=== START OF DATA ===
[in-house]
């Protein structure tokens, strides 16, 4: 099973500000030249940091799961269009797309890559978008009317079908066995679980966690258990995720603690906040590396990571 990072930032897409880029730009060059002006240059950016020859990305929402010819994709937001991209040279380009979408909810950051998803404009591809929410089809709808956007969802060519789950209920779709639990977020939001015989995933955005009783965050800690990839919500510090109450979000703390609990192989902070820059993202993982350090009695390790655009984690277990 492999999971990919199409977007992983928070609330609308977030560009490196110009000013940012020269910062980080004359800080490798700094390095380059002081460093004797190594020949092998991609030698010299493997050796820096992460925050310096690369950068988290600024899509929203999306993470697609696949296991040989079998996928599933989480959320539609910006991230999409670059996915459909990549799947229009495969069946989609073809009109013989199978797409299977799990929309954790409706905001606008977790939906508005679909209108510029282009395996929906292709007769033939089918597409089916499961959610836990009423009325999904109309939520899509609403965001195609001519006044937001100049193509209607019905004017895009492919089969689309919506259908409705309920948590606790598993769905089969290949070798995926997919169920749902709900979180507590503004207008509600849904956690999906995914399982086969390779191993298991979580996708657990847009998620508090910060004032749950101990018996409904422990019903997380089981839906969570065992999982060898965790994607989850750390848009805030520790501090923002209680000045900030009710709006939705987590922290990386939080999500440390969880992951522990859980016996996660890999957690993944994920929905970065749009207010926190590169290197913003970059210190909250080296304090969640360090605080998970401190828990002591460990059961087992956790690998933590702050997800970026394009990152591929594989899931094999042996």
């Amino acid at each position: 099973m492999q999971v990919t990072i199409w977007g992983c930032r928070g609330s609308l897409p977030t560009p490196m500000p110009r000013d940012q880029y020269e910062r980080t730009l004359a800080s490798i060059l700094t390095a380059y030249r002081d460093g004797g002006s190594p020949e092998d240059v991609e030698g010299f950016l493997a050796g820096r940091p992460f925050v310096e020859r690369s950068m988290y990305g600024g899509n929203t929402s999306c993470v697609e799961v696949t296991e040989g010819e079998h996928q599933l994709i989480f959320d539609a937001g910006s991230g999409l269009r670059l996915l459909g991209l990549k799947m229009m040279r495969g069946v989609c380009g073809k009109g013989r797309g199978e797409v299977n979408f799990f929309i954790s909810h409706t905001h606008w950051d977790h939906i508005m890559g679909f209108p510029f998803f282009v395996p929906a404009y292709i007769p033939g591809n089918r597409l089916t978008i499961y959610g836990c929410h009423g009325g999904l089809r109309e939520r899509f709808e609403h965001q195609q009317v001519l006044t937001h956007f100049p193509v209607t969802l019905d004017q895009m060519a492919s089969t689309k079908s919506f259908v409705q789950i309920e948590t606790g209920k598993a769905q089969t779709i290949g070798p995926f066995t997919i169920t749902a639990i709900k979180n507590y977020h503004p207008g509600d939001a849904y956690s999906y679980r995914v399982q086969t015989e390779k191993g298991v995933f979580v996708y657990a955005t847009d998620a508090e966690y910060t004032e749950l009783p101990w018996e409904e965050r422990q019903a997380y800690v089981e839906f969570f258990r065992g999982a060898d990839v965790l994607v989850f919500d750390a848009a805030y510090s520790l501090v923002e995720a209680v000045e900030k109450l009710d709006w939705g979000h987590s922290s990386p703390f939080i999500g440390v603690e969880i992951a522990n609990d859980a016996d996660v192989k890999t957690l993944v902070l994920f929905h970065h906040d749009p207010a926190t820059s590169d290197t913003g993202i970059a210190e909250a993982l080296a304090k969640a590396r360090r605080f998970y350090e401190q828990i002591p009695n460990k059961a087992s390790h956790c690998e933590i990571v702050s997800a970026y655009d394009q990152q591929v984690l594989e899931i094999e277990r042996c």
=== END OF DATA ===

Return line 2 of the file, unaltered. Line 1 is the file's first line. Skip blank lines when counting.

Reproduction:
């Protein structure tokens, strides 16, 4: 099973500000030249940091799961269009797309890559978008009317079908066995679980966690258990995720603690906040590396990571 990072930032897409880029730009060059002006240059950016020859990305929402010819994709937001991209040279380009979408909810950051998803404009591809929410089809709808956007969802060519789950209920779709639990977020939001015989995933955005009783965050800690990839919500510090109450979000703390609990192989902070820059993202993982350090009695390790655009984690277990 492999999971990919199409977007992983928070609330609308977030560009490196110009000013940012020269910062980080004359800080490798700094390095380059002081460093004797190594020949092998991609030698010299493997050796820096992460925050310096690369950068988290600024899509929203999306993470697609696949296991040989079998996928599933989480959320539609910006991230999409670059996915459909990549799947229009495969069946989609073809009109013989199978797409299977799990929309954790409706905001606008977790939906508005679909209108510029282009395996929906292709007769033939089918597409089916499961959610836990009423009325999904109309939520899509609403965001195609001519006044937001100049193509209607019905004017895009492919089969689309919506259908409705309920948590606790598993769905089969290949070798995926997919169920749902709900979180507590503004207008509600849904956690999906995914399982086969390779191993298991979580996708657990847009998620508090910060004032749950101990018996409904422990019903997380089981839906969570065992999982060898965790994607989850750390848009805030520790501090923002209680000045900030009710709006939705987590922290990386939080999500440390969880992951522990859980016996996660890999957690993944994920929905970065749009207010926190590169290197913003970059210190909250080296304090969640360090605080998970401190828990002591460990059961087992956790690998933590702050997800970026394009990152591929594989899931094999042996």